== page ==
Body Triangle (grappling)

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Body Triangle
Body triangle.png
this diagram shows the red figure executing a body triangle against the blue figure
Classification Grappling
Style Judo, Brazilian Jiu-Jitsu
AKA Figure-four body lock
Parent hold Back Mount, Hooks

A Body Triangle also known as a Figure-four body lock, is a technique in grappling that is employed from the back, back mount, or less frequently from the closed guard, whose purpose is to securely lock the practitioner’s opponent in position.[1] This technique is very similar to one of the four forbidden techniques in Judo, the Do-Jime or Trunk hold. The main characteristic of the Body Triangle that distinguishes it from hooks is the commitment to the position, i.e. once executed the position is difficult to escape; however, it also severely limits the offensive options of the practitioner employing it.

Technique[edit]

Execution is achieved by first crossing the ankles, grasping the heel of one foot and pulling that foot into the opposite knee, this creates the signature “4” shape for which the figure-four gets its name. As a secondary effect, it creates a significant amount of pressure against the ribs of the practitioner's opponent, hindering normal breathing and perpetuating swift fatigue. If executed with enough force, the resulting trauma to the ribcage can be substantial, in some cases even causing compressive asphyxia.

Offensive Options[edit]

Submission Options[edit]

The most predominant submission attack associated with the body triangle is the rear naked choke. The resultant limited ability of the opponent to gain breath during the body lock compounds the effectiveness of the chokehold significantly, making this the ideal attack. Other attacks include variations on the neck crank, wrist locks and shoulder locks, but have a considerably lower percentage of success. The Body Triangle itself will sometimes cause an opponent to submit, however this tends to be less frequent due to the relatively high level of conditioning most practitioners of grappling arts possess.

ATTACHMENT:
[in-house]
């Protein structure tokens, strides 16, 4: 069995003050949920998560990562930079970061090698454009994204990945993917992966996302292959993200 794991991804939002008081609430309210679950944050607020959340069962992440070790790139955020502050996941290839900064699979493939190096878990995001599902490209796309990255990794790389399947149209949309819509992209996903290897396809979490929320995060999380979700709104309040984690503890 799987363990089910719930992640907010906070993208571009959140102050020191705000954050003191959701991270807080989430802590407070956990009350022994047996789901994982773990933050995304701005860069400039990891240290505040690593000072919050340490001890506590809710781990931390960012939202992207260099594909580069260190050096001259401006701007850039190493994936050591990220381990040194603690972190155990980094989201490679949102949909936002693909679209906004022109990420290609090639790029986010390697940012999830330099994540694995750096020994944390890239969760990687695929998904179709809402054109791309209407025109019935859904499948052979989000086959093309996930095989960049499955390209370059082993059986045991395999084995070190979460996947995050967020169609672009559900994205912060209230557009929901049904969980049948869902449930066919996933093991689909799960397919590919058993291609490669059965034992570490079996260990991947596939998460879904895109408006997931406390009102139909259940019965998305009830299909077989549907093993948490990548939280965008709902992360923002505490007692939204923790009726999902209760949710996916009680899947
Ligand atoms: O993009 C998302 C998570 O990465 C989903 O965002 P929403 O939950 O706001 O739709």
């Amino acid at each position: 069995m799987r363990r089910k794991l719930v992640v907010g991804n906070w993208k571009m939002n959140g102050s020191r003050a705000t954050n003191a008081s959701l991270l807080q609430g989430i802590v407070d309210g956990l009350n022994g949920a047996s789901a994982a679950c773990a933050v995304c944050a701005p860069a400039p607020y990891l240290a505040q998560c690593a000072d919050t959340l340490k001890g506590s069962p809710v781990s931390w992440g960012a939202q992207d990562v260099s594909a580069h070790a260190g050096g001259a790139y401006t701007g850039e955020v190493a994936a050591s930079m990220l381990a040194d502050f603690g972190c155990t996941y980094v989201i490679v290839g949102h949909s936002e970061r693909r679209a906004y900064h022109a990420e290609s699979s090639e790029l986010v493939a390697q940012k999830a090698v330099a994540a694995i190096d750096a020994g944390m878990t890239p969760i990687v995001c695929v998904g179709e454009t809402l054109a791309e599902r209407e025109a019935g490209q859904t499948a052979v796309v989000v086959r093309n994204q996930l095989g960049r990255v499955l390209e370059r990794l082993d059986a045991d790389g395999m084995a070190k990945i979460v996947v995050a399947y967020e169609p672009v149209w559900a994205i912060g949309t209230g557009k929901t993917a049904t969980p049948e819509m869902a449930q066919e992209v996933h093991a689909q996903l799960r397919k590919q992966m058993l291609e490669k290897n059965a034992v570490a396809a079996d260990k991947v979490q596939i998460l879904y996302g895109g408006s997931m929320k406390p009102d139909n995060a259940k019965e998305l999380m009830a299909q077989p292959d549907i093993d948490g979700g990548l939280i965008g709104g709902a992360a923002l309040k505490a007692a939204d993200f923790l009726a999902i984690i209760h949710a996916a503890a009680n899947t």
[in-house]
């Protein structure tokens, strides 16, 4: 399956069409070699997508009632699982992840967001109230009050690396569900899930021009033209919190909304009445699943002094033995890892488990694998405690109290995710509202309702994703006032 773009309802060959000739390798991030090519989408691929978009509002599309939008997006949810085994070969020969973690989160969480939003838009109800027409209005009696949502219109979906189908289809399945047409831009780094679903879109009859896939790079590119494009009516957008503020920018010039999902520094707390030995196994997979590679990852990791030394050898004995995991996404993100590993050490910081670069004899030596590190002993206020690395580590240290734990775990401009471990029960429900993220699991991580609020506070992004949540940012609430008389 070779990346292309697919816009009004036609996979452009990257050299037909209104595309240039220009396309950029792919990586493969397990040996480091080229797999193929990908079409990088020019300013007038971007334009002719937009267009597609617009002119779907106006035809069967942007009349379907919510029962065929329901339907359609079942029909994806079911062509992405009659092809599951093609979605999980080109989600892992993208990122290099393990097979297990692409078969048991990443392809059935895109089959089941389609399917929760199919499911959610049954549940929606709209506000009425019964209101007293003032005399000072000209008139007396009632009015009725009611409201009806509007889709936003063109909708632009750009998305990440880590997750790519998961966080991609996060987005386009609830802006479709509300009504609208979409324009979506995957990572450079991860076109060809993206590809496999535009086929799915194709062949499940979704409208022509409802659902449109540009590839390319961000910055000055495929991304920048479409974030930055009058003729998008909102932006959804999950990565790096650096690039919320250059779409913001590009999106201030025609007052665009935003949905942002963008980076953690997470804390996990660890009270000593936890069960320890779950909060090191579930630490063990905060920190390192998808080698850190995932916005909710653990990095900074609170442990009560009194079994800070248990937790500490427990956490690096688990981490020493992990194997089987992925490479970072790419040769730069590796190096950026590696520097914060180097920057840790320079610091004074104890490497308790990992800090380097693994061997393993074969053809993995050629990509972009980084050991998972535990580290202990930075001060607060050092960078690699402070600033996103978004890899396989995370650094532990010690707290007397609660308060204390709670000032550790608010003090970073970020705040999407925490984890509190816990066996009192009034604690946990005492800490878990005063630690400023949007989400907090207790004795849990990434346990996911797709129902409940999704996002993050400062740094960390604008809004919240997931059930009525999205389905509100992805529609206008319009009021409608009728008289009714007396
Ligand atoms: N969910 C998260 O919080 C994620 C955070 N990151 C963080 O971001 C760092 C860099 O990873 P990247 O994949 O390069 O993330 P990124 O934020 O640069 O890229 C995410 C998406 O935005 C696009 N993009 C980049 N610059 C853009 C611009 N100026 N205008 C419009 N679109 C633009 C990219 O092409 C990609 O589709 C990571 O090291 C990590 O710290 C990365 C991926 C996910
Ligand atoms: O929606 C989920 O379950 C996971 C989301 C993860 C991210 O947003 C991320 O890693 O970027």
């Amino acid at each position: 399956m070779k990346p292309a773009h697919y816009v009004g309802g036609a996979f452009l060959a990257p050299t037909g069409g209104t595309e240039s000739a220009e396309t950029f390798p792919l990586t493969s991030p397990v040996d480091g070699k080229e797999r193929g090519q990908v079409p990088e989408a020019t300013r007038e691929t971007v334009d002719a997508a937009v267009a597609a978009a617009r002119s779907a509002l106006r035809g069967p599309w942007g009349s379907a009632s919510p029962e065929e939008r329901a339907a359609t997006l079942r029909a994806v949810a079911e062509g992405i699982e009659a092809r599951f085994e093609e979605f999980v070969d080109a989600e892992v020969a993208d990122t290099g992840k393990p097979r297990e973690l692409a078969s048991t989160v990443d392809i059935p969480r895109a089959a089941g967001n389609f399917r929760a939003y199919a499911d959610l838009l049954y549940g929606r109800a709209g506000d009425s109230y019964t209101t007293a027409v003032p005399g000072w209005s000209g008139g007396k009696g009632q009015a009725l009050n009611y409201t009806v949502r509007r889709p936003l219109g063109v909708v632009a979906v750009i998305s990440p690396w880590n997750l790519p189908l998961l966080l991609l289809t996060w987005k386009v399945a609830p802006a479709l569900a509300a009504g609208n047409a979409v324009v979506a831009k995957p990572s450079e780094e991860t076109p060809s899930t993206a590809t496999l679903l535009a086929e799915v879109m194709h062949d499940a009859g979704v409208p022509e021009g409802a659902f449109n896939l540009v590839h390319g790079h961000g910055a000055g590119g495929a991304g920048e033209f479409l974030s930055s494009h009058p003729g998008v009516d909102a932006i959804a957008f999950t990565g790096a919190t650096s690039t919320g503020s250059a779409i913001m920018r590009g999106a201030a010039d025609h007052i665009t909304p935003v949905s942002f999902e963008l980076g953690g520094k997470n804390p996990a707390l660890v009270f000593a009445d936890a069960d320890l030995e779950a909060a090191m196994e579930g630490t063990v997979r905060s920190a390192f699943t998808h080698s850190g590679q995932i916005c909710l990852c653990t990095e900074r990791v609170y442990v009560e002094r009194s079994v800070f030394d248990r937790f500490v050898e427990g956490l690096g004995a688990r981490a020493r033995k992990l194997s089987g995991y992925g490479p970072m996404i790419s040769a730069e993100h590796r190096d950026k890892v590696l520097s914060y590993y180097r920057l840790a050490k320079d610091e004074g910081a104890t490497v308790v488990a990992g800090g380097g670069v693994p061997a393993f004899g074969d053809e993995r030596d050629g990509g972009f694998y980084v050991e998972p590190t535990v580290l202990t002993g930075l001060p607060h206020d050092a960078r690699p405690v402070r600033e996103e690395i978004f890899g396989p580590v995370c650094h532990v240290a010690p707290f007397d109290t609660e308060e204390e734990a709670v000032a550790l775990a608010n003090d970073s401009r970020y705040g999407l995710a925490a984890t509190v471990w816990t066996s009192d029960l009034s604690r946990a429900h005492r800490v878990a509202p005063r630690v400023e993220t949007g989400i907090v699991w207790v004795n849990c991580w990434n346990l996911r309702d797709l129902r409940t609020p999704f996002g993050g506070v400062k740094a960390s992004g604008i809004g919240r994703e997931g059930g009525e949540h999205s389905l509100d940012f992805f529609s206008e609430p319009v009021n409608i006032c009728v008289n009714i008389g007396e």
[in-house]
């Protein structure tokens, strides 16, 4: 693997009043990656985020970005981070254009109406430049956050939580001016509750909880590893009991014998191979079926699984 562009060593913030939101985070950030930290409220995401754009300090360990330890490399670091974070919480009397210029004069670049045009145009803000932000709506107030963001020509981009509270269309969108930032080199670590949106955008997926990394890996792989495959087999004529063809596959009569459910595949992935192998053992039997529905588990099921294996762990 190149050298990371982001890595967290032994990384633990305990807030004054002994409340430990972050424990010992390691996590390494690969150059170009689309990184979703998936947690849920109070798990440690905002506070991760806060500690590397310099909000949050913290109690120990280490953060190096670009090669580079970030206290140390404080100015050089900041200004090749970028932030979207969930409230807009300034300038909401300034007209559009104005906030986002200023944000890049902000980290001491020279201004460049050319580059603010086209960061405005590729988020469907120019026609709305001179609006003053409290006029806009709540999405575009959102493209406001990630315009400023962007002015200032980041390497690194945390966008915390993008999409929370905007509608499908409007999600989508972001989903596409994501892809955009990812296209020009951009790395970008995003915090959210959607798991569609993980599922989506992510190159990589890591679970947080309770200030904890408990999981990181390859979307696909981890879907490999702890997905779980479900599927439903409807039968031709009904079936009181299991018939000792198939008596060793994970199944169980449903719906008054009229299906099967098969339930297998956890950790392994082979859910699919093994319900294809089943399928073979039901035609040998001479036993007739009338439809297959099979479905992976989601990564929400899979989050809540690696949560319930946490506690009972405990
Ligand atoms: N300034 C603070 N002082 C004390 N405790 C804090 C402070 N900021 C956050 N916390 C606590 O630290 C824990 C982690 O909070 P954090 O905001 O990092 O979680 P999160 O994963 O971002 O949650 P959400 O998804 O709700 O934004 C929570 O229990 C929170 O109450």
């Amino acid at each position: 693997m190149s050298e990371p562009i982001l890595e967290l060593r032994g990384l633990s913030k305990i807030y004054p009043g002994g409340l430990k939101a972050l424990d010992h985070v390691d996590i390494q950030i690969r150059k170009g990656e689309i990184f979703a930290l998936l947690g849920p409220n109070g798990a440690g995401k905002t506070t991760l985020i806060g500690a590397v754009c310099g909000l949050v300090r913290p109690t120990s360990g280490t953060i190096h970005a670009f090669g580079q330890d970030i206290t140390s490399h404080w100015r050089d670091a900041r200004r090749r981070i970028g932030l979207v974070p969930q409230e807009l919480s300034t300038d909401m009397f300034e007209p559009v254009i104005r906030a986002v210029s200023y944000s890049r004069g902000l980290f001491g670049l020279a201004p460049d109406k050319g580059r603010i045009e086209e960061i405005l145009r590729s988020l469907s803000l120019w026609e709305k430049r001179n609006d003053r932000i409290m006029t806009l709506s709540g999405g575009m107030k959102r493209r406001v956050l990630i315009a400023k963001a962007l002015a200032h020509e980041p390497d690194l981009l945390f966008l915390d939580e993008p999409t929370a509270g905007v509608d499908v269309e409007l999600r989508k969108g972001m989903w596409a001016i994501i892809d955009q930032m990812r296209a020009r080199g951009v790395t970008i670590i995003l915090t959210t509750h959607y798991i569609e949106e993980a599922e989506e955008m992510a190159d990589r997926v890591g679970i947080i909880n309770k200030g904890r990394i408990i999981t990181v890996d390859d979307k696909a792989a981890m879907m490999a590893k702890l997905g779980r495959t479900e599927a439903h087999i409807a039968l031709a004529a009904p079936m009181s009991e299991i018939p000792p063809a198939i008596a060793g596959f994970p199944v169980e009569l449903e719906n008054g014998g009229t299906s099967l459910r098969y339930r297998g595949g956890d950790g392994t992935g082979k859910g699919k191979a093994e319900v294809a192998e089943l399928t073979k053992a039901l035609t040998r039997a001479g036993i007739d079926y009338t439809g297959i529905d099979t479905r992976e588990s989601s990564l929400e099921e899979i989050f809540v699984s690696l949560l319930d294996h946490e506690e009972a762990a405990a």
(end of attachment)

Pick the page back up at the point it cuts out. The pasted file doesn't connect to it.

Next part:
Striking Options[edit]

Due to the somewhat secure nature of the position, striking from the body triangle position has the potential to be advantageous; it gives the practitioner a stable platform from which to mount offensive strikes, especially to the head, and leaves little opportunity for escape. However, from a combat sport standpoint some of these striking techniques, especially attacks to the back of the head, are unallowable due to the considerable risk they pose to the practitioners.[2]

Defensive Options[edit]

In order to escape or reverse the body triangle the first priority is to unlock the figure-four; this can be quite difficult depending on the skill of the practitioner performing the technique, and consequently often leaves a practitioner vulnerable to attack, either by striking or submission. Striking options are also severely limited when a practitioner is subject to a body-lock, the most common being a rear elbow strike to the head of the opponent.

See also[edit]

References[edit]

  1. ^ Steve Scott. Tap Out Textbook: The Ultimate Guide to Submissions for Grappling (illustrated ed.). Turtle Press Corporation 2009. p. 480. ISBN 1-934903-14-0. 
  2. ^ NSAC Regulations: CHAPTER 467 - UNARMED COMBAT. Nevada State Athletic Commission. Retrieved April 28, 2011

External links[edit]